We're in day five of the tech community's obsession with Psystar, that odd little company in Miami that claims to be. There are still plenty of questions about Psystar. Shoot, we still don't even know for certain if Psystar is legitimate.
But there's one thing we know for sure: Citizen journalism has played a major role in. And with that involvement, we're getting a better understanding of how mainstream newspapers can work with folks who aren't trying to make a living off gathering the news but are interested in telling the world what they know.
Can you imagine if newspapers could generate the enthusiasm for their stories that tech sites managed to do for their Psystar coverage? The potential for that enthusiasm is there. Newspapers, not even the online versions of them, just aren't doing a very good job of tapping it.
Think? Try a San Francisco parent worried about what school his or her kid will get into through the city's baffling school lottery system. Think open-source programmers like to go into the weeds in their technical discussions? Try a Red Sox or Yankees fan in late September.
I bring this up out of love, not hate. I'm a newspaper junkie. My first jobs out of college were in small dailies on the police beat, and part of me still romanticizes that work. (OK, so it's the part of me that probably doesn't remember the lousy pay and waiting for a cop quote at a crime scene in a New England snowstorm.) Point is, newspapers have a lot to learn from tech news sites.
Imagine if most newspaper Web sites had community bloggers--a blogger for every tight-knit neighborhood or small town, hitting all the local school news, the restaurant comings and goings, even the local precinct's police blotter. These blogs could be neighborhood forums, meeting places for the nitty-gritty news that regular newspaper reporters probably don't want to deal with. They could even be platforms for localized classified ads.
A pipe dream? I don't think so. Not even Craigslist, which has done so much to damage newspaper revenues, can offer that kind of hyper-local advertising. No, this isn't going to save print newspapers. But it could help keep them alive in an online form.
Does that mean the role of the traditional reporter goes away? Not at all. But those full-timers are supplemented by people who are going to know an awful lot more about what's going on their neighborhood than a reporter who parachutes in for a story. Newspaper executives, in fact, call it hyper-localism. Unfortunately, few of them are doing it very well.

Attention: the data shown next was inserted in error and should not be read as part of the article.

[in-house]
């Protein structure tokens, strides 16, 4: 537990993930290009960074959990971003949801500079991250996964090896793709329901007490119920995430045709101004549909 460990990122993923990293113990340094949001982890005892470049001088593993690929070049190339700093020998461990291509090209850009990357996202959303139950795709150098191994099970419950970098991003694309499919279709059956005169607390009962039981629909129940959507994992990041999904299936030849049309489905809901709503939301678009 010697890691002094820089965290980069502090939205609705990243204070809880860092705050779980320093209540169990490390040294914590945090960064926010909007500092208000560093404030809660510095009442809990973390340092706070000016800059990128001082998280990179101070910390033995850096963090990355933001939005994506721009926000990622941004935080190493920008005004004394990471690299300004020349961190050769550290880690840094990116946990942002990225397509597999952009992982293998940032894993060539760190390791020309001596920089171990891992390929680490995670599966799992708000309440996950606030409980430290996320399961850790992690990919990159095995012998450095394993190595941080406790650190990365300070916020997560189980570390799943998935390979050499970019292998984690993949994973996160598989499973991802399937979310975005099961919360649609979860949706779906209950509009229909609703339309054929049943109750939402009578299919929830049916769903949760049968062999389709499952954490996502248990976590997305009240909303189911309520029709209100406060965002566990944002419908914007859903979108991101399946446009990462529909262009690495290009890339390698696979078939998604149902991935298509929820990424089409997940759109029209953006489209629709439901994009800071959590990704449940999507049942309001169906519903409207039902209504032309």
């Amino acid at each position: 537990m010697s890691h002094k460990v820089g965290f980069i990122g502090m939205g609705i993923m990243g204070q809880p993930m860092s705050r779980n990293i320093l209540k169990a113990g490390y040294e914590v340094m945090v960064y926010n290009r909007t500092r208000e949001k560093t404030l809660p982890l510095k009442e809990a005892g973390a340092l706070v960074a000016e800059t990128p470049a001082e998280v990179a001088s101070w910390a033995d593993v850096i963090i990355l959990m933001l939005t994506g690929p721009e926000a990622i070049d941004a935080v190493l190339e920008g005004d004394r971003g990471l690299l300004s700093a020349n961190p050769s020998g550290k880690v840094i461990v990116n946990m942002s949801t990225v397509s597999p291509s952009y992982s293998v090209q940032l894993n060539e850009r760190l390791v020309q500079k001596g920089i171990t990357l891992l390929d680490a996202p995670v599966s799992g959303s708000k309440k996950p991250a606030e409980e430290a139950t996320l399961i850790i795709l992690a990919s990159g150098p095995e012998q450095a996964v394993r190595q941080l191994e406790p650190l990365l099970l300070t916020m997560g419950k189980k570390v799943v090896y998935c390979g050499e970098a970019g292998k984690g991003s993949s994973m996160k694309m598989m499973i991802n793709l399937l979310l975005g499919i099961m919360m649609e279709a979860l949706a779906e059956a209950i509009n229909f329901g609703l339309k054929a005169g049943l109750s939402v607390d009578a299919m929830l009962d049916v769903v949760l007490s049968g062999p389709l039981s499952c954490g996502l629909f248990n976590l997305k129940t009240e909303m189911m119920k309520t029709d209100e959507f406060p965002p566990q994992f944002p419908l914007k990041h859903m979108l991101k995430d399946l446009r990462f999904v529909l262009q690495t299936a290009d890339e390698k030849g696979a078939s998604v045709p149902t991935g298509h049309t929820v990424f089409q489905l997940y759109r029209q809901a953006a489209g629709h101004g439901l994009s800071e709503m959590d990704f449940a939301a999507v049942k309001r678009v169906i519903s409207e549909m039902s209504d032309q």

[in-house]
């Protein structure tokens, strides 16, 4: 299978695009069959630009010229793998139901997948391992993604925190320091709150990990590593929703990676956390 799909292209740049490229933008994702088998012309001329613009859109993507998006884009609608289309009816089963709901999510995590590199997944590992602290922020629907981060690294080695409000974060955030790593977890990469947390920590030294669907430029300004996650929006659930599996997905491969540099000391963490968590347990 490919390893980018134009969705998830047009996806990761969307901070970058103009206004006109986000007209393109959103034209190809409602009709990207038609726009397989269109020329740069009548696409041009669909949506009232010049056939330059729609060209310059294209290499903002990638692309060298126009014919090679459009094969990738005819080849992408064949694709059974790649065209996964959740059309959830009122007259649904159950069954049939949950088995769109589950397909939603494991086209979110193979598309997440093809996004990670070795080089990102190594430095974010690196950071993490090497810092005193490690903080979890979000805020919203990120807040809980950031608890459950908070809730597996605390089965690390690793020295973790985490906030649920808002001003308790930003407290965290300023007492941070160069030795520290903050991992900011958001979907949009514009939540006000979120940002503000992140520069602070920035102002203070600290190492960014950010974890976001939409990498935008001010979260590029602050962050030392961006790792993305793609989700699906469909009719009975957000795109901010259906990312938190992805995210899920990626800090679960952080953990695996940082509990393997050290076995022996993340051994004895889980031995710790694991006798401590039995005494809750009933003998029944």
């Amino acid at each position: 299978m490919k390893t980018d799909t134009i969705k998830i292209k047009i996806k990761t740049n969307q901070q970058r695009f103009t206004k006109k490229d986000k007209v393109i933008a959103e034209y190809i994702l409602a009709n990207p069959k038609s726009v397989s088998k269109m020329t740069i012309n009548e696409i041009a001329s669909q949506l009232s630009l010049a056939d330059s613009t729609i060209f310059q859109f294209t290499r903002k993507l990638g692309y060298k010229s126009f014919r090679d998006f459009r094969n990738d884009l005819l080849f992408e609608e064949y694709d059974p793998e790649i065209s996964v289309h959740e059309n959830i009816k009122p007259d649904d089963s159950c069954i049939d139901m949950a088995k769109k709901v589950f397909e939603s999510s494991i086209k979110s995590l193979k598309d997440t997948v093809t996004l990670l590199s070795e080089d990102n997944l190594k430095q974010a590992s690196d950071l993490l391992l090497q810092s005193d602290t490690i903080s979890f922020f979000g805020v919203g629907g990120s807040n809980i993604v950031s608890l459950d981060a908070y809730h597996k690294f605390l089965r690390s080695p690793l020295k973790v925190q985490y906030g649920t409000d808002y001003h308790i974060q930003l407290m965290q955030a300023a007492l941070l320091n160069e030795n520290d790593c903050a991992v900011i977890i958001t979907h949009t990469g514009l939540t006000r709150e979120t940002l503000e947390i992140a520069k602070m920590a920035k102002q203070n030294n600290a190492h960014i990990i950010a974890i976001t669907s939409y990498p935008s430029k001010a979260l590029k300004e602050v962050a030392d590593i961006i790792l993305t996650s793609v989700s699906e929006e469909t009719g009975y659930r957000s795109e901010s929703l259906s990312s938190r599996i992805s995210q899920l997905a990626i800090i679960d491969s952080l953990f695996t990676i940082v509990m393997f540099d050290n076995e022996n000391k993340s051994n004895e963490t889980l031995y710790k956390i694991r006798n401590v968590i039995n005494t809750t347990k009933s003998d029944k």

Of course, the citizen journalism model is far from perfect. Earlier this week, Gizmodo sent its Miami readers after Psystar. They came back with photos showing (aha!) that Psystar wasn't at the address it claimed. There was only one problem: they went to the wrong address.
Now in fairness to the Gizmodo readers, Psystar has changed the address it lists at least four times by my colleague Tom Krazit's count. And if it weren't for those readers at Gizmodo and other sites CNET like News.com (many of whom also dug up interesting business records), along with some good reporting at outlets like The Guardian, the many red flags about Psystar wouldn't have been raised so quickly.
Sure, plenty of old-time journalists go on tantrums about citizen journalism ("How dare they?! This is a profession!! You have to study at the Columbia School of Journalism first!"). On the contrary, I think it's forward-thinking. What Gizmodo did was gave their readers a stake in the news; they became participants, not just followers.
As anyone who's worked the crime beat at a newspaper can tell you, it's not the police who tell you what really happened, it's the nosy neighbors. True, the nosy neighbors (or well-intentioned tech site readers) can be wrong from time to time. That's a risk, and that's why the world still needs editors.
But then again, the way things are going at many newspapers, going out of business is also a risk.